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Menominee County horse gets disease

MENOMINEE — Public Health Delta & Menominee Counties was notified on Thursday, October 15, of a horse in Menominee County that had died from Eastern Equine Encephalitis (EEE). The horse became ill on Oct. 3, 2020. This is the first confirmed animal case of EEE in Menominee County this year. No other animal or human cases of EEE have been confirmed in Menominee County at this time, however 35 confirmed cases in horses in 16 Michigan counties have been reported to date. Because conditions are favorable for EEE-carrying mosquitoes during the fall, people should take precautions against mosquito bites.

EEE cannot be spread between animals or between animals and humans, but humans can get EEE through the bite of an infected mosquito. Most (95-96%) cases of human EEE do not cause any symptoms, and less than 1% develop serious illness. However, EEE is potentially serious and symptoms include fever, weakness, and muscle and joint pain. More severe illness can cause swelling of the brain and surrounding tissues. Anyone can be affected by EEE, but persons over age 50 and under age 15 are at greatest risk for developing severe disease.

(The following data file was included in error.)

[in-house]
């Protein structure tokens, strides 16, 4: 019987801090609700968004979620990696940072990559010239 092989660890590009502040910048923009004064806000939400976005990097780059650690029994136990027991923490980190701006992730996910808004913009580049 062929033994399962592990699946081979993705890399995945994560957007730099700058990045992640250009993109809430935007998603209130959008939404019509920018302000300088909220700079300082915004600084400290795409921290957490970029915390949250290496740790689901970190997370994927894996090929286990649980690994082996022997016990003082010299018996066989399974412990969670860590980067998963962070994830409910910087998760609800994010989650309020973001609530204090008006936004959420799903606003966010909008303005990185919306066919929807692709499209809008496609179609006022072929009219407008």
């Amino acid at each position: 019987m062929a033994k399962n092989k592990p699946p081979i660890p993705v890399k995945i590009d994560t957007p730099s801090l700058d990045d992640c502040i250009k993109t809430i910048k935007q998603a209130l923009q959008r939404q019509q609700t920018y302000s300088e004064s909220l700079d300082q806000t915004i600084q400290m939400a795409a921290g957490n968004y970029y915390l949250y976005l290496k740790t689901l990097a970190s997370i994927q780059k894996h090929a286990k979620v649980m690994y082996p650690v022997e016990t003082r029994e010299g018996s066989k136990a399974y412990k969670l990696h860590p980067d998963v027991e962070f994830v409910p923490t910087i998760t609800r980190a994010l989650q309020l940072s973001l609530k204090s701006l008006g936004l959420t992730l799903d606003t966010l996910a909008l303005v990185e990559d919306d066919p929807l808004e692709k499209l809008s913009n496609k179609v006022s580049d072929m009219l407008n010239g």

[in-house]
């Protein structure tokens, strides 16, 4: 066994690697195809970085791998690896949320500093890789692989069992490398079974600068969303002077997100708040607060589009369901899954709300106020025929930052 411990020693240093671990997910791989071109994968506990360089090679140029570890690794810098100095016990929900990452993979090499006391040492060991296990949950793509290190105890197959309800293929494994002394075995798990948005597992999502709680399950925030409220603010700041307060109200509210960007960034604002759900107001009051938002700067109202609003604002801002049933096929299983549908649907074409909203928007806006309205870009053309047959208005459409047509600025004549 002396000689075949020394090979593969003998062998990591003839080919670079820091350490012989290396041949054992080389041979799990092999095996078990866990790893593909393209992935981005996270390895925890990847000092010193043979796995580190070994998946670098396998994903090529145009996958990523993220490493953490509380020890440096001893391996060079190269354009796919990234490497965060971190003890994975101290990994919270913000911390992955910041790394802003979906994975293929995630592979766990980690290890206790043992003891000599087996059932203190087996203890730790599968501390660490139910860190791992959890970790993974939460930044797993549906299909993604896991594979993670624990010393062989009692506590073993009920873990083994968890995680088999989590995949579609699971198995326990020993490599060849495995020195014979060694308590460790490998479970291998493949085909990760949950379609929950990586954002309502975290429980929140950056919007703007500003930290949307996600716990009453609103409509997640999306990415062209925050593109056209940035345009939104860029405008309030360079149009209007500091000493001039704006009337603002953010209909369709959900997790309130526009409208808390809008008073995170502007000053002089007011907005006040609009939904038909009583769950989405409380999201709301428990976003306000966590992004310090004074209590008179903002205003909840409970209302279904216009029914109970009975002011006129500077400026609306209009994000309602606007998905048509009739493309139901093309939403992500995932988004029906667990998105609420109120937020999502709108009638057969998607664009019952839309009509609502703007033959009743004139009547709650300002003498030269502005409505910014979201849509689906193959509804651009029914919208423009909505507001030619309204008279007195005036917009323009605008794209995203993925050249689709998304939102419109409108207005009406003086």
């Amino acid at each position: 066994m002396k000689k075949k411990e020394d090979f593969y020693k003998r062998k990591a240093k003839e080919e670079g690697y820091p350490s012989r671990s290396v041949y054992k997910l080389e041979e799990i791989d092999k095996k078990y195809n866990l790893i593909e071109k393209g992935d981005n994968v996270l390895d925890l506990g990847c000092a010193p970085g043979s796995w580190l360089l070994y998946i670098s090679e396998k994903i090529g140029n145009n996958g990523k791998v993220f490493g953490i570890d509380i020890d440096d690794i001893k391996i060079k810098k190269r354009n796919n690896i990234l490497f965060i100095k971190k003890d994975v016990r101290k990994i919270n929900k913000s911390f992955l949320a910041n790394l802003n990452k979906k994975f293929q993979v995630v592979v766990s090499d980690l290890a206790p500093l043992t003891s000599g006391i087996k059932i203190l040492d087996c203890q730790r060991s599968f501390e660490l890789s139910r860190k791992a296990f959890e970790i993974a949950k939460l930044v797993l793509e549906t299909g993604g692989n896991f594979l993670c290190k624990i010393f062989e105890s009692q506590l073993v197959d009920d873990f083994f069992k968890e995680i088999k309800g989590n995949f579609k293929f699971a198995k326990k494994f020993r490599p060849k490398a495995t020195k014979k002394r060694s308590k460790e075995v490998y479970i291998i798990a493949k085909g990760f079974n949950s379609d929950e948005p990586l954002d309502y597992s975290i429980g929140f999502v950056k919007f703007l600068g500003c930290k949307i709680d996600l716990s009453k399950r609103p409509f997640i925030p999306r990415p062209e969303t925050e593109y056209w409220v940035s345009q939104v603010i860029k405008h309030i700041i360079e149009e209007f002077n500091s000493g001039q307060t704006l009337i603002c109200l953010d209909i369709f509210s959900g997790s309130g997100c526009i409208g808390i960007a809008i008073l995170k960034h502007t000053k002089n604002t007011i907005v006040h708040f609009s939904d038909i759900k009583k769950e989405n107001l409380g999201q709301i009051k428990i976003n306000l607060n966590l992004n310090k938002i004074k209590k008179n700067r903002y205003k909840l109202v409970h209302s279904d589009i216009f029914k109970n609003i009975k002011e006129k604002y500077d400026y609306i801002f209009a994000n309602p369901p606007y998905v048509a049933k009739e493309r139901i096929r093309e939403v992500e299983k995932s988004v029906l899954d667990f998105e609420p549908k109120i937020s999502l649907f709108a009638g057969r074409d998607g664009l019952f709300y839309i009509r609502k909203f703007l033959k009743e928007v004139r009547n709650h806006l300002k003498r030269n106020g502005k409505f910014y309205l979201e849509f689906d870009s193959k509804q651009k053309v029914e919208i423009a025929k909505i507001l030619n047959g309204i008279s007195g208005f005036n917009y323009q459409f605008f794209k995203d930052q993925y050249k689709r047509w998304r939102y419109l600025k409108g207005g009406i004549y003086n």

To protect horses and other domestic animals (such as dogs, sheep, and goats), measures could include the following:  

– Talking to a veterinarian about vaccinating horses against EEE.

– Placing livestock in a barn under fans (as mosquitos are not strong flyers) during peak mosquito activity from dusk to dawn.

– Using an insect repellant on an animal that is approved for the species.

– Eliminating standing water on the property — i.e., fill in puddles, repair eaves, and change the water in buckets and bowls at least once a day.

– Contacting a veterinarian if an animal shows signs of the illness: fever and stumbling, which can progress to being down and struggling to stand.

Although nighttime temperatures are starting to consistently fall below freezing, which should end mosquito season, residents and visitors to the area are reminded to take actions to prevent mosquito bites.

More information about EEE can be found at the Michigan Department of Health and Human Services website: https://bit.ly/3lGQC3k.

Additionally, domestic horses can be vaccinated for EEE by a veterinarian. If you see an animal that is exhibiting strange behavior or appears sick, avoid handling or consuming the animal and visit https://secure1.state.mi.us/ORS/Home to report your observation.

For questions regarding sick domestic animals such as horses, livestock, or pets, contact the Michigan Department of Agriculture at 517-373-1077.

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